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By Lee McClellan
Kentucky Afield Outdoors
This is the third installment of the “Spring Fishing Frenzy" series of articles, detailing productive fishing techniques and opportunities across Kentucky. These articles will appear on the second and fourth Thursday of the month. The series will continue until early summer.
Few outdoor activities in Kentucky can match the explosive strike of striped bass in Lake Cumberland: whether it's a night strike in that leaves an angler shaking, or the mayhem of four planer boards disappearing at once as stripers inhale the baits.
These thrills await anglers who chase Lake Cumberland's burgeoning population of striped bass this year.
“In our fall sampling last year, we had the highest all-time catch rate of fish over 25 inches," said Marcy Anderson, Southeastern Fisheries District biologist for the Kentucky Department of Fish and Wildlife Resources. “Growth rates for all sizes of striped bass were very good last year in Lake Cumberland."
Kentucky Fish and Wildlife supports this southcentral Kentucky lake by stocking it with hundreds of thousands of striped bass fry every year. The effort is paying off. Striped bass in Lake Cumberland earned a “good" rating in the 2022 Fishing Forecast.
Angler Jeff Bardroff, who fishes the lake nearly every weekend from spring through fall, confirmed Anderson's findings about big fish in the lake. “We got a 36½-inch striped bass March 19 that weighed 25 pounds," he said. “My uncle Tim Healey caught it. I've had him on the boat three times and he's caught two trophy fish. We worked hard for them, though."
A striped bass must be 36 inches or longer to qualify for Kentucky Fish and Wildlife's Trophy Fish Award program.
Healey and Bardroff caught the lunker by trolling live shad and alewives under planer boards.
“I would recommend starting at the back of the creek arm and working your way toward the middle of the creek," Bardroff said. “Any big creek arm right now should have fish in the mid-creek or at the very back of the creek."
Healey's fish came from 25 to 30-feet deep, a typical depth for this time of year.
Bardroff said some anglers have found success by freelining live bait, letting it drift in the water column with no weight attached.
“Look for that water swell around the bait when free lining, then you know you are on fish," Bardroff said.
In mid-March, stripers typically hold in water temperatures of 48- 51 degrees. Bardroff said the stripers he caught that weekend were in the deeper, 50-degree water.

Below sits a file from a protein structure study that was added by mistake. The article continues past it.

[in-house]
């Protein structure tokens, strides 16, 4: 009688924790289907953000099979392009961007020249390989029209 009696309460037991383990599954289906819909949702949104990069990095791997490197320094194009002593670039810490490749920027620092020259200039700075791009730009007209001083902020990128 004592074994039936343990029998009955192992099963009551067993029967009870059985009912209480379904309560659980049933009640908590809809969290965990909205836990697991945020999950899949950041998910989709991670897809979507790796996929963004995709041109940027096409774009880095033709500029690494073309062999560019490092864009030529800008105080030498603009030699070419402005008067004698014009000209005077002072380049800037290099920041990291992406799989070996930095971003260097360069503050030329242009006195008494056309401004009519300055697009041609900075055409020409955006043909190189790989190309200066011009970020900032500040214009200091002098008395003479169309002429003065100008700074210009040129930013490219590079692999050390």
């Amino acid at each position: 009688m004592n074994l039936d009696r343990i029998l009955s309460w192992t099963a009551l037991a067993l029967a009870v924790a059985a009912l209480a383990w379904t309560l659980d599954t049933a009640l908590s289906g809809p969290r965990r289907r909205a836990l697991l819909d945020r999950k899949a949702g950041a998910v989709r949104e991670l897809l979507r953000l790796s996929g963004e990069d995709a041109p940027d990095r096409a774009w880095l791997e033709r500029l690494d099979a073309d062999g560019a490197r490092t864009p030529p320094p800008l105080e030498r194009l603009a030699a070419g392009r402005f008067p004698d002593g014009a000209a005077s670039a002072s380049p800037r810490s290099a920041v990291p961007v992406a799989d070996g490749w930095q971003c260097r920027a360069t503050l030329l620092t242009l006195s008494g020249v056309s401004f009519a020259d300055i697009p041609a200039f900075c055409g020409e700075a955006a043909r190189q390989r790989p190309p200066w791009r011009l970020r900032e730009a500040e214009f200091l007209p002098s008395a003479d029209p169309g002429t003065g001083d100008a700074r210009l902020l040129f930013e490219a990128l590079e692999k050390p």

“The pattern will change to shallower water once we get warmer water temperatures," he said. “I look for clay banks on the sunny side of the creek arm - sometimes you get a little warmer water there. Fish are often there. I will wait until I get near the clay bank before I start fishing."
Once you do catch a striper, stick to the same combination of weight, depth and method until you find more.
“If you find some fish, circle around and go back through there," Bardroff said. “Adjust the other lines to the weight and depth of the line the fish struck."
Lake Cumberland has a minimum size limit of 22 inches for stripers. While the lake has its biggest documented number of stripers exceeding 25 inches, there's a gap in the 22- to 25-inch size range. Anderson noted this size range corresponds to the 2018 and 2019 year classes, which are low.
To increase angler satisfaction with the fishery, Kentucky Fish and Wildlife is increasing the number of stripers being stocked in the lake beginning this year.
“We used to stock 350,000 stripers every year and a pulse stocking of 500,000 fish every third year," said Jeff Ross, assistant director of the department's Fisheries Division. “We are going to stock 500,000 striped bass in the lake this year and every year for the foreseeable future."
The number of keeper fish available to anglers are about to rebound as well.
“There are a bunch of stripers just under the size limit right now, which equates to more fish entering keeper size later this year and into next year," Ross said.
Bardroff said anglers should keep trying different locations until they find the fish. “You can fish from Indian Creek up lake to Faubush Creek," he said. “The fish are scattered right now, but they are there."
The new license year started March 1, so remember to purchase a fishing license if you plan to fish. Licenses and permits can be purchased online via fw.ky.gov and in person at various locations throughout the state.
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